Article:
Banks of the Bann (I), The [Laws O2]
DESCRIPTION: Delany recalls how, when he first came to (Ireland), he fell in love with a girl (on the banks of the Bann). Her parents disapproved of his poverty and sent him away, but she promised to prove true. (Now he is returned and promises to do well by her)
EARLIEST DATE: before 1862 (broadside, Bodleian Harding B 11(2400))
KEYWORDS: courting poverty mother father exile
FOUND IN: US(MW) Canada(Mar,Newf) Ireland
REFERENCES (9 citations):
Laws O2, "The Brown Girl"
Henry/Huntingdon/Herrmann-SamHenrysSongsOfThePeople H86, p. 443, "The Banks of the Bann" (1 text, 1 tune)
Creighton/Senior-TraditionalSongsOfNovaScotia, pp. 139-140, "The Brown Girl" (2 texts, 2 tunes)
Creighton-MaritimeFolkSongs, p. 37, "The Brown Girl" (1 text, 1 tune)
Creighton-FolksongsFromSouthernNewBrunswick 9, "The Brown Girl" (1 text, 1 tune)
Peacock, pp. 355-356, "The Brown Girl" (1 text, 1 tune)
Dean-FlyingCloud, pp. 75-76, "Brown Girl" (1 text)
ADDITIONAL: Richard Hayward, Ireland Calling (Glasgow,n.d.), p. 11, "The Banks of the Bann" (text, music and reference to Decca F-2603 recorded Oct 4, 1931)
A. L. Lloyd, "Banks of the Bann" (on Lloyd01)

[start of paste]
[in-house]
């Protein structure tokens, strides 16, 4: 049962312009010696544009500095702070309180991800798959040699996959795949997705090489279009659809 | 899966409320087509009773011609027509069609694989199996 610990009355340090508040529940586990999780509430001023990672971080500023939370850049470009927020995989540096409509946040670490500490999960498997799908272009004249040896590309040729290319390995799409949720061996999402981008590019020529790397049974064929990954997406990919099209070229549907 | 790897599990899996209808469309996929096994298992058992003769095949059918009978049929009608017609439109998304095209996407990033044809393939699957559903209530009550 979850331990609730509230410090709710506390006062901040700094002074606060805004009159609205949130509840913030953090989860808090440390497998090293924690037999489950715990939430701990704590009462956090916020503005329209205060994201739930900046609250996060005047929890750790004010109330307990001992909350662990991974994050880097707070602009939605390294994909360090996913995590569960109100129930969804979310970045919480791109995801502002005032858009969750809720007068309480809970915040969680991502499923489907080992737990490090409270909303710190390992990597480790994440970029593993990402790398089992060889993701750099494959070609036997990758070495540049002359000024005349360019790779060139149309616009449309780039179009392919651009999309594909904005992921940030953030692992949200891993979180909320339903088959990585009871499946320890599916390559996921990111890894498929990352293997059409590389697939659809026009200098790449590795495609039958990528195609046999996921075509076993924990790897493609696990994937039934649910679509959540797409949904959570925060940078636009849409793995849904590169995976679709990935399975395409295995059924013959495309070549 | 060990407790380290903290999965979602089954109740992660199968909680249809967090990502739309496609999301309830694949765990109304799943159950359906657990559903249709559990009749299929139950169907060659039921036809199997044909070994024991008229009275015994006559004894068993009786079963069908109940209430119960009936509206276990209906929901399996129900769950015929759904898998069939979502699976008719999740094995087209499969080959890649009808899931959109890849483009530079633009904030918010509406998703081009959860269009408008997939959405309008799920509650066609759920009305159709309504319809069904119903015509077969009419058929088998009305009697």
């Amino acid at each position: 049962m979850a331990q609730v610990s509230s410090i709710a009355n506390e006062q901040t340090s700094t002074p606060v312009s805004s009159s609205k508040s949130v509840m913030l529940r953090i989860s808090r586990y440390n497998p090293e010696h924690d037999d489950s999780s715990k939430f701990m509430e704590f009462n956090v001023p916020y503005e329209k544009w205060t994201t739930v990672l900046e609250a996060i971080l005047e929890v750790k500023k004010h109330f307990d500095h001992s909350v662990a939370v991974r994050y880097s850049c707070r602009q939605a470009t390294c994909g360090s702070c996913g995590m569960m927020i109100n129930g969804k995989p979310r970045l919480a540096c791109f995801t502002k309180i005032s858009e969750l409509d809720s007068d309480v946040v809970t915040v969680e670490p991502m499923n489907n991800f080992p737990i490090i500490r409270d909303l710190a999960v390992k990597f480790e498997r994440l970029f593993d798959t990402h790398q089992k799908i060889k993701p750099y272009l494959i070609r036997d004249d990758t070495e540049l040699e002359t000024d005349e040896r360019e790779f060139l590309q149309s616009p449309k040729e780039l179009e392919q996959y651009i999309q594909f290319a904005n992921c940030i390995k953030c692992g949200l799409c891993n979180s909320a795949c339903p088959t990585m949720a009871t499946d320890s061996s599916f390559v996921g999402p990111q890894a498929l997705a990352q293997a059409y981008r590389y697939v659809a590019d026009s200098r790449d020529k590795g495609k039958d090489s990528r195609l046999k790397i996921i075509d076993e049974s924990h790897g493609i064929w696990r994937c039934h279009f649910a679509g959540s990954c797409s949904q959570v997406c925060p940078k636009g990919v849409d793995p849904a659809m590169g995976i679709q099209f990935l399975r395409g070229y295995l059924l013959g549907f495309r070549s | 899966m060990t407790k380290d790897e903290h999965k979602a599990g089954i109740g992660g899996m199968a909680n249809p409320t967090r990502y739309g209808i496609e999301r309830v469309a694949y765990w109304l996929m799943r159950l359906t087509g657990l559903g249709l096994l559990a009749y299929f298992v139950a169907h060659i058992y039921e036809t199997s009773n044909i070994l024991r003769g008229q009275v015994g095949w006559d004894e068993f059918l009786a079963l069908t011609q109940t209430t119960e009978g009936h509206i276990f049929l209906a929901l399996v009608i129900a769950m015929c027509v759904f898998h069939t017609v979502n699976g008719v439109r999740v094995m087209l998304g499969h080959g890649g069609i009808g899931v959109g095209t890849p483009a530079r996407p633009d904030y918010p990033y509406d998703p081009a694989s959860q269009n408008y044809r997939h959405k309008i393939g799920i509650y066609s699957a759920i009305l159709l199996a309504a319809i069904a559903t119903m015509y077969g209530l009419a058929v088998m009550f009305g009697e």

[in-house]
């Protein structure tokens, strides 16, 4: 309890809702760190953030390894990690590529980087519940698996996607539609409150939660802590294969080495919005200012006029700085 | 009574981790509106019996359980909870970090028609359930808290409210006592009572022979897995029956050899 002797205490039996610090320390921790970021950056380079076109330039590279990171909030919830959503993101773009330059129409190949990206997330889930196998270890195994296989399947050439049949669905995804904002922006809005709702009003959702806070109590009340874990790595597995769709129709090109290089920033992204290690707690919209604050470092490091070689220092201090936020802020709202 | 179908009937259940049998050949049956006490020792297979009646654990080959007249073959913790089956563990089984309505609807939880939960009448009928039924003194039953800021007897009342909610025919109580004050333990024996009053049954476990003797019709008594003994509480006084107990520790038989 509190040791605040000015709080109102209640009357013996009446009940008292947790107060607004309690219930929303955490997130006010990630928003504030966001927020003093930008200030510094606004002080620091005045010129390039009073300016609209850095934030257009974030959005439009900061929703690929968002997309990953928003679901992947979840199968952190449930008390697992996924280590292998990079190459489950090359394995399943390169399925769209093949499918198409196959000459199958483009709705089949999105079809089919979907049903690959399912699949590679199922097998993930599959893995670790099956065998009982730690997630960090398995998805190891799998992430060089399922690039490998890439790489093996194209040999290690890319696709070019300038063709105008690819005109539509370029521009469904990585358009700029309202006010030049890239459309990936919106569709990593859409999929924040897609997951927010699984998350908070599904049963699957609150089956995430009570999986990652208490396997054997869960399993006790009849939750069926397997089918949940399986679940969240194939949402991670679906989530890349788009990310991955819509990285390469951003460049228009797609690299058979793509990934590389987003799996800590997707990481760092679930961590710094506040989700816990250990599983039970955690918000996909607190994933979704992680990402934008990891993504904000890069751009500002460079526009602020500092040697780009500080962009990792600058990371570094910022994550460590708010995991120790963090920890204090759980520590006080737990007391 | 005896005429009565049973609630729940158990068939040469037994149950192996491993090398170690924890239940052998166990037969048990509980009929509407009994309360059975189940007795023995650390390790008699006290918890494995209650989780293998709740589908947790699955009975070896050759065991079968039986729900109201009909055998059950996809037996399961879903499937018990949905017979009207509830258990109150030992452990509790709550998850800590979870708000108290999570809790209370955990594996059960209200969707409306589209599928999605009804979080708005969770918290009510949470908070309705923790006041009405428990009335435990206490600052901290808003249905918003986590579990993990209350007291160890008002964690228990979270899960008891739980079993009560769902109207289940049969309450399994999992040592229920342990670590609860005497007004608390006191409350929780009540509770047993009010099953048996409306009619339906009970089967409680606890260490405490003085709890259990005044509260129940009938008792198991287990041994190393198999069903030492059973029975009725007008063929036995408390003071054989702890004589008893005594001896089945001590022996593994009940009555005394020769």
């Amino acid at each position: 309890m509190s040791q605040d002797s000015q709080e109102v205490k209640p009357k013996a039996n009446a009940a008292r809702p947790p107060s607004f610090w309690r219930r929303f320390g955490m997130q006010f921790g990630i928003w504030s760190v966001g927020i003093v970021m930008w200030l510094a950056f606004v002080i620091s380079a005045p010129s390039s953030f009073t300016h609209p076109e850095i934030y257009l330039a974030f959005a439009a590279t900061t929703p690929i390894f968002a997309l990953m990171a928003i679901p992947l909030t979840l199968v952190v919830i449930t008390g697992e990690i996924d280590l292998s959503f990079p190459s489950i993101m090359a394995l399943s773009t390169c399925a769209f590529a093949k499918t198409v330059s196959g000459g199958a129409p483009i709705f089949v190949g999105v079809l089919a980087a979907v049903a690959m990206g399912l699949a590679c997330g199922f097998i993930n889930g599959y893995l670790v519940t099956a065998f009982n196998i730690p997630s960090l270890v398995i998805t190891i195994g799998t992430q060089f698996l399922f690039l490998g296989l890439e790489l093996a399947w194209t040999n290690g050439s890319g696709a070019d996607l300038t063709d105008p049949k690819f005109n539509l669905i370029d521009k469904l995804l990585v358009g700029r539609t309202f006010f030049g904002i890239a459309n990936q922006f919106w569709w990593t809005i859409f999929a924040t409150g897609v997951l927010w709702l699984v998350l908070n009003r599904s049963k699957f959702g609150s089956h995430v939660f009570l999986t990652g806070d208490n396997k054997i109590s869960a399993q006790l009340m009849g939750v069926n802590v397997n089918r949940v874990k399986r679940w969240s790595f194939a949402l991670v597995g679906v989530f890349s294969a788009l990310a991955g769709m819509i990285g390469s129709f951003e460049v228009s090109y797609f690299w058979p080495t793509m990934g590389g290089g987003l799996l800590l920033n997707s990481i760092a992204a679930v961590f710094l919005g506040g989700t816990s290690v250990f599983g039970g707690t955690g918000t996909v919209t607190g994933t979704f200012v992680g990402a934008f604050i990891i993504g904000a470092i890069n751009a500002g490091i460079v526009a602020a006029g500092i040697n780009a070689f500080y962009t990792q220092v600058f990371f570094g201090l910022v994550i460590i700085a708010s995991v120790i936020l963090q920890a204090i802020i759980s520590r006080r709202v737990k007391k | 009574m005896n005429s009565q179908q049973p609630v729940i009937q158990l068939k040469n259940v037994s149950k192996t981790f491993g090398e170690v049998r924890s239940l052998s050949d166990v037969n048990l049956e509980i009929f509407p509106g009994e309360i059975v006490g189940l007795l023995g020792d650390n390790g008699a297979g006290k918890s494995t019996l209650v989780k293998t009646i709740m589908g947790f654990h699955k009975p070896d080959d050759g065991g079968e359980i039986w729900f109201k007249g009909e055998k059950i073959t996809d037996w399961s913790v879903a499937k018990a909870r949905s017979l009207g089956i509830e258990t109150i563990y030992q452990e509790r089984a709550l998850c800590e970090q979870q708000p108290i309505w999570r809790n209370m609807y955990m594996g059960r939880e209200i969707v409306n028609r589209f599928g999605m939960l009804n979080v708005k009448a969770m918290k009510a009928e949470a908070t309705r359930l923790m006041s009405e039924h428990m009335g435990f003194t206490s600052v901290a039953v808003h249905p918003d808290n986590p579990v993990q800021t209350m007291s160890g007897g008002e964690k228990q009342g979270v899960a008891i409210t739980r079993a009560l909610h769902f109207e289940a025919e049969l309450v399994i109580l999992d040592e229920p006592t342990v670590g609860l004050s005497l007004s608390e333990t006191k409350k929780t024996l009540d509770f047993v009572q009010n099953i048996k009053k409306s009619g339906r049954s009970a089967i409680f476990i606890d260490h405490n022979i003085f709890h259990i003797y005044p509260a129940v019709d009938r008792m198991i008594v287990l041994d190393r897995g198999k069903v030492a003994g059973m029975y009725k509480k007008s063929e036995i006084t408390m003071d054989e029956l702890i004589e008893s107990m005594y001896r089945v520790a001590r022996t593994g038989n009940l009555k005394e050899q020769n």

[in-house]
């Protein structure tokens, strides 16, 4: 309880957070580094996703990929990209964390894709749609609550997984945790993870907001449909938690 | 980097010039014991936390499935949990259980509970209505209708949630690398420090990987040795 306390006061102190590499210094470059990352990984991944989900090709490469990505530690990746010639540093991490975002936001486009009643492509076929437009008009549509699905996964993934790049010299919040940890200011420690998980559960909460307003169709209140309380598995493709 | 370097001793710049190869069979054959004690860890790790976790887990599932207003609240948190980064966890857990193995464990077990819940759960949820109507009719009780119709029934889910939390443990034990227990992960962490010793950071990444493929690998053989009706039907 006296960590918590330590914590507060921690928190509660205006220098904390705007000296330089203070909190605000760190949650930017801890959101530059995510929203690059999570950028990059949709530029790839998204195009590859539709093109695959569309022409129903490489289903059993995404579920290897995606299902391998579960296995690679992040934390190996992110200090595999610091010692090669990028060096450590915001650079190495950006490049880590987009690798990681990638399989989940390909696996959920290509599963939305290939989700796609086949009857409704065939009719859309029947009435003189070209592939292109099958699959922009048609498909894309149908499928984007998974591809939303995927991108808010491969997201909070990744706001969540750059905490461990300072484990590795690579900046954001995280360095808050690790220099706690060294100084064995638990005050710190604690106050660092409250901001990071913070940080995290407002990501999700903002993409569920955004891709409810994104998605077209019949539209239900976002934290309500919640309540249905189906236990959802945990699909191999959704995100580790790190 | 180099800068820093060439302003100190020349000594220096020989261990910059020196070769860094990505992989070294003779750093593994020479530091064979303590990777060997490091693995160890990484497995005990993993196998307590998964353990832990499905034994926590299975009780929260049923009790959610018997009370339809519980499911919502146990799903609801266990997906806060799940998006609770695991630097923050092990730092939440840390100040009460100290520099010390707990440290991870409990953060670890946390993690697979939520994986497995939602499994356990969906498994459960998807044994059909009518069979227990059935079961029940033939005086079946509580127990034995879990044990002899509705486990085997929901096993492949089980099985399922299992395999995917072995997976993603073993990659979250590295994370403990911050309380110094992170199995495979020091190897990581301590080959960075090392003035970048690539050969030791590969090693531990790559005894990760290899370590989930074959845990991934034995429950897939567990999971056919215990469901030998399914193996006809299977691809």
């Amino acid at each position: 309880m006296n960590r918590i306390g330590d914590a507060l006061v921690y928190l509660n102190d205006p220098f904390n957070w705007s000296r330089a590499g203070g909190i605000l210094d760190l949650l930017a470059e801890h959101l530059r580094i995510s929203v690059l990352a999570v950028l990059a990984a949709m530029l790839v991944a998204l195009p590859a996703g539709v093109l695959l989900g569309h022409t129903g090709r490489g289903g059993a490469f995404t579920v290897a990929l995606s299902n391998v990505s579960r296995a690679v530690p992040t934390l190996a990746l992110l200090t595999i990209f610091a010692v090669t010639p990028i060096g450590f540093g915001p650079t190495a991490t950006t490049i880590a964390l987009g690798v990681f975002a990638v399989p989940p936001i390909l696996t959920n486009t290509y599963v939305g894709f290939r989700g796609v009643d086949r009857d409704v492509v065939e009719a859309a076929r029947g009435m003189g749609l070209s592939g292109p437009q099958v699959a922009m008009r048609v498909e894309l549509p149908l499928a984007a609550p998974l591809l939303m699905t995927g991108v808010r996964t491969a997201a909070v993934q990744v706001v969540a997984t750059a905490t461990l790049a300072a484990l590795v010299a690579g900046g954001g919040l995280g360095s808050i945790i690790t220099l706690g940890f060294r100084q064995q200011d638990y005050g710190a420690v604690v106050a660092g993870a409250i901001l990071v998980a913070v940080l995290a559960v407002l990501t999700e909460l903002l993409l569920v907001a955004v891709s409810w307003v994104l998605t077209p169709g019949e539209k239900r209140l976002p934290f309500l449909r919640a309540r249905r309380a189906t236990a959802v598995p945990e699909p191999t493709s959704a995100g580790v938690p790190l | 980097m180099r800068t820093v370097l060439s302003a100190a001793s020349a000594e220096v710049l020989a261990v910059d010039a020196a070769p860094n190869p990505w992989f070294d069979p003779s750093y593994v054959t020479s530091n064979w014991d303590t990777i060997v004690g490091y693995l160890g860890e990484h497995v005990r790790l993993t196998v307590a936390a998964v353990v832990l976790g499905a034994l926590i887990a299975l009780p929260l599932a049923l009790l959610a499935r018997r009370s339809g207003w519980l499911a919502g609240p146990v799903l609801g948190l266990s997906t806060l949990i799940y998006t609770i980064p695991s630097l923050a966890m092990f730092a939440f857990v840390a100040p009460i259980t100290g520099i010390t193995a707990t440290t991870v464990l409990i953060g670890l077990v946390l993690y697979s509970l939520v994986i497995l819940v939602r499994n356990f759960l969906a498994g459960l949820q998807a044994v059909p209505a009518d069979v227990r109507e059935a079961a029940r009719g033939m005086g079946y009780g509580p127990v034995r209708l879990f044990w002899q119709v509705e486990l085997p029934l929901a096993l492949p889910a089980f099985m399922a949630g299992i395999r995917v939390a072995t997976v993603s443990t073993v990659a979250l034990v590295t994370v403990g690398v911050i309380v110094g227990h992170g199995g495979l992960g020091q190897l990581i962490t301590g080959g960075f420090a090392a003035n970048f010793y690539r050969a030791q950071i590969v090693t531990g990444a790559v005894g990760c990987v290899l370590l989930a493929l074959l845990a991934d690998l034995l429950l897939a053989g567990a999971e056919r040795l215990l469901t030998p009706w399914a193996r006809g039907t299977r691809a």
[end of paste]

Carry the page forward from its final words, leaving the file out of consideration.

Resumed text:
Mary Whalen, "On the Banks of the Band" (on MUNFLA/Leach)
Bodleian, Harding B 11(2400), "Brown Girl" ("When first to this country I came as a stranger"), E.M.A. Hodges (London) , 1855-1861; also 2806 b.11(255), 2806 c.8(168), "Brown Girl"
cf. "The Frowns That She Gave Me" (floating lyrics)
cf. "The Maid of Aghadowey" (plot)
cf. "The Greenwood Laddie" (lyrics)
cf. "When First To This Country (I)" ("When First Unto This Country" lyric) and references there
NOTES [154 words]: In some versions of this song, the girl is compared to "Juno, the fair Grecian queen." Leaving apart the fact that Venus/Aphrodite, not Juno, was the goddess of beauty, it should be noted that Juno was a Roman goddess; the correct Greek name is Hera.
Paul Stamler notes that "[this] tune is also used for a classic Anglican hymn," which Paul Tracy reports to be "Lord of all hopefulness, lord of all joy."
Laws apparently decided to name this "The Brown Girl" on the basis of Creighton and some broadsides. I decided to use "The Banks of the Bann" instead; both titles refer to several songs, but the versions of this song I know don't call her a "Brown Girl," and the references to the Bann are certainly more prominent. And it seems to be the standard Folk Revival name. - RBW
The date and master id (GB-3357-1) for Hayward's record is provided by Bill Dean-Myatt, MPhil. compiler of the Scottish National Discography. - BS
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